Rapid Application Development

Definition: Also sometimes referred to as Rapid Prototyping, Rapid Application Development is a method of decreasing the time taken to design software systems. It uses incremental development and the construction of prototypes - and encourages constant feedback from users/customers by keeping lines of communication clear - with the end goal of expediting the development cycle.


Rapid Application Development

Rapid Application Development was a software development methodology introduced in the 1990s and presented in book form by information technology guru James Martin. A reaction to the then well-established methodologies which emphasised careful and prolonged requirements gathering before the actual software development began, Rapid Application Development encouraged the creation of quick-and-dirty prototype-style software which fulfilled most of the userís requirements but not necessarily all. Development would take place in a series of short cycles, called time boxes, each of which would deepen the functionality of the application a little more. Features to be implemented in each time box were agreed in advance and this game plan rigidly adhered to. The strong emphasis on this point came from unhappy experience with other development practices in which new requirements would tend to be added as the project was evolving, caused massive chaos and disrupting the already carefully prepared plans and development schedules. Rapid Application Development methodology advocated that development be undertaken by small, experienced teams using CASE (Computer Aided Software Engineering) tools to enhance their productivity.

Rapid Application Development  advocates believed that the development of rapid prototypes was a good way to flush out customer requirements by gaining immediate feedback from the client. One of the problems that had been identified with other software development practices was that clients often didnít really know what they wanted or didnít want until they saw a practical implementation. It was through the process of customers commenting on an evolving application that new requirements were teased out. Usually, this would be seen as an unwelcome development which could play havoc with agreed schedules. With the Rapid Application Development methodology, however, it became a standard and accepted part of the development process.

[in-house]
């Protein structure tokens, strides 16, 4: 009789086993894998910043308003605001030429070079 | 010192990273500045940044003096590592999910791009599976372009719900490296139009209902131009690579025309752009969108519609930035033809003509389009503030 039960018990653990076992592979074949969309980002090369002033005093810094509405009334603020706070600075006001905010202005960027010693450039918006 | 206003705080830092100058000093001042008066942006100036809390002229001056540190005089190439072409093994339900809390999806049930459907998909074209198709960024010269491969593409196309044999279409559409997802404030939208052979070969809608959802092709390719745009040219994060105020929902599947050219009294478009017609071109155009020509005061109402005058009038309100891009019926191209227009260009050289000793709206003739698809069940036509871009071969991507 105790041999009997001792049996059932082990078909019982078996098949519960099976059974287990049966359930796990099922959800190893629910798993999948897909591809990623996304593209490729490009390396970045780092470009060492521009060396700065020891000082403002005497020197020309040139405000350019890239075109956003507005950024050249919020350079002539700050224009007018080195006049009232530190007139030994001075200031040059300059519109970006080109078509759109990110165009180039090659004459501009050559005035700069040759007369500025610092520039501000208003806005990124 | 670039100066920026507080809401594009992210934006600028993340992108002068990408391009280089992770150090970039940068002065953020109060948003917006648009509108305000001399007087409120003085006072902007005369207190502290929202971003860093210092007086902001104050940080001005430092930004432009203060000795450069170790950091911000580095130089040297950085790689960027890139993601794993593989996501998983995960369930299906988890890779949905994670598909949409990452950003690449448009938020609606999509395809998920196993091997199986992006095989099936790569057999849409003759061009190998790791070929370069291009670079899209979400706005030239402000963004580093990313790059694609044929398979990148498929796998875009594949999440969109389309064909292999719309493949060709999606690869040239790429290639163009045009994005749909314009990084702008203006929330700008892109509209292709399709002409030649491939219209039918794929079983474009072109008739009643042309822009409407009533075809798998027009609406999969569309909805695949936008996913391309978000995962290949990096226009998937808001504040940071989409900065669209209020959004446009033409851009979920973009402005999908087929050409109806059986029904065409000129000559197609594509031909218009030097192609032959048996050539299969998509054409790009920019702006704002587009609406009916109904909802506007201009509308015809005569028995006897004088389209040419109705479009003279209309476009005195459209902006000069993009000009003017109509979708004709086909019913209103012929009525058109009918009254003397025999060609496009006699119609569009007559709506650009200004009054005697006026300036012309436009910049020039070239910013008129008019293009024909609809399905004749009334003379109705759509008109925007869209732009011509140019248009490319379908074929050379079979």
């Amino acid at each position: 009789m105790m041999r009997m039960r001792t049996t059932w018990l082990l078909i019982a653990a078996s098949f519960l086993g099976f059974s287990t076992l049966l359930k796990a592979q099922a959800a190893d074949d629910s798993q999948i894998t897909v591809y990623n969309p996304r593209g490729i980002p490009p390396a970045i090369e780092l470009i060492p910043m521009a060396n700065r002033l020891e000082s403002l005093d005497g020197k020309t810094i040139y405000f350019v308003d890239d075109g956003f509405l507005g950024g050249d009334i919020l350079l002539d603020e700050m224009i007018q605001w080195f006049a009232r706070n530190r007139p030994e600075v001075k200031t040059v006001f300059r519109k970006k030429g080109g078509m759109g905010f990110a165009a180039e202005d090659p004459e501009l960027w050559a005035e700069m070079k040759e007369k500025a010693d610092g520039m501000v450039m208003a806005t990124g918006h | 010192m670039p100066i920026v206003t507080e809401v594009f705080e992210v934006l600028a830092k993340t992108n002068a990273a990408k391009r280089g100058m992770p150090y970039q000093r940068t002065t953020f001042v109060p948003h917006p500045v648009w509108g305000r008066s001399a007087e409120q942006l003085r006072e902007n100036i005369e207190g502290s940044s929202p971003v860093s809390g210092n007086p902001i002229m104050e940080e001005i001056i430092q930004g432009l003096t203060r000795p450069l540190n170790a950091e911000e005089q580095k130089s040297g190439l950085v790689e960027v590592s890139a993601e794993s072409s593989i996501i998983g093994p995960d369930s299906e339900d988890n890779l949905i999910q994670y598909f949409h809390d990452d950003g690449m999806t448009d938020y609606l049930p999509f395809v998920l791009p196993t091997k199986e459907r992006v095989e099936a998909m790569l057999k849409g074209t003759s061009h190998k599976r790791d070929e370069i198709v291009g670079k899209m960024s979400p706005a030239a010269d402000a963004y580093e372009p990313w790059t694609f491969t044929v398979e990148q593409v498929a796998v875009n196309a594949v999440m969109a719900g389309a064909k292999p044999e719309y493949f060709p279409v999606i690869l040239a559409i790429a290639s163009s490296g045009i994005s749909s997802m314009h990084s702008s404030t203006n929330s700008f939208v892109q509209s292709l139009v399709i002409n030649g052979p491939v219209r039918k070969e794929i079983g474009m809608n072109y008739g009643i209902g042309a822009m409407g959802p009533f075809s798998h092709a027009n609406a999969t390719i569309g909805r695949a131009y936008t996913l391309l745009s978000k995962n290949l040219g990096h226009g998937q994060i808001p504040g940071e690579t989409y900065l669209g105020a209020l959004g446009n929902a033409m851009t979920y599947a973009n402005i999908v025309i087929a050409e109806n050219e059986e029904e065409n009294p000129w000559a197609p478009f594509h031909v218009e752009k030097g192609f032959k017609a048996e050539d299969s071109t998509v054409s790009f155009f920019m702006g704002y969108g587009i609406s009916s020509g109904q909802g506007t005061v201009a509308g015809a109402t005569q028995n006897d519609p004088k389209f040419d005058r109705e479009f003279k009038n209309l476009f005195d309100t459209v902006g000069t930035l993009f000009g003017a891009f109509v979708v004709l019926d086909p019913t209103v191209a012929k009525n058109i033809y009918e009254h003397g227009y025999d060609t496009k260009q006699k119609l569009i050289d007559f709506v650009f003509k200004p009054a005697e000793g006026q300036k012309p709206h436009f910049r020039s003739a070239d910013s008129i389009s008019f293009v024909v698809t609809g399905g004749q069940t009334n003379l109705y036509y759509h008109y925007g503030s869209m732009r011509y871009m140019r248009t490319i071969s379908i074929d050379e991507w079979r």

With its emphasis on small teams and short development cycles, it is not surprising that, in Rapid Application Development doctrine, code reuse was also prized as a means of helping get the work done. This caused early Rapid Application Development adopters to embrace object-oriented languages and practices before they had really penetrated into the mainstream.

Today, Rapid Application Development as a formal methodology is no longer widely practiced. Some would argue, however, that it is a case of revolutionaries evolving into statesmen, and once boldly innovative thinking becoming the new orthodoxy. In its embrace of the object-oriented paradigm, and the use of software engineering tools to enhance programmer productivity, it was certainly ahead of its time. And in its emphasis on small teams, short, iterative development cycles and an avoidance of prolonged requirements gathering up front, it shares many similarities with the extreme programming or agile development methodologies which still remain in vogue.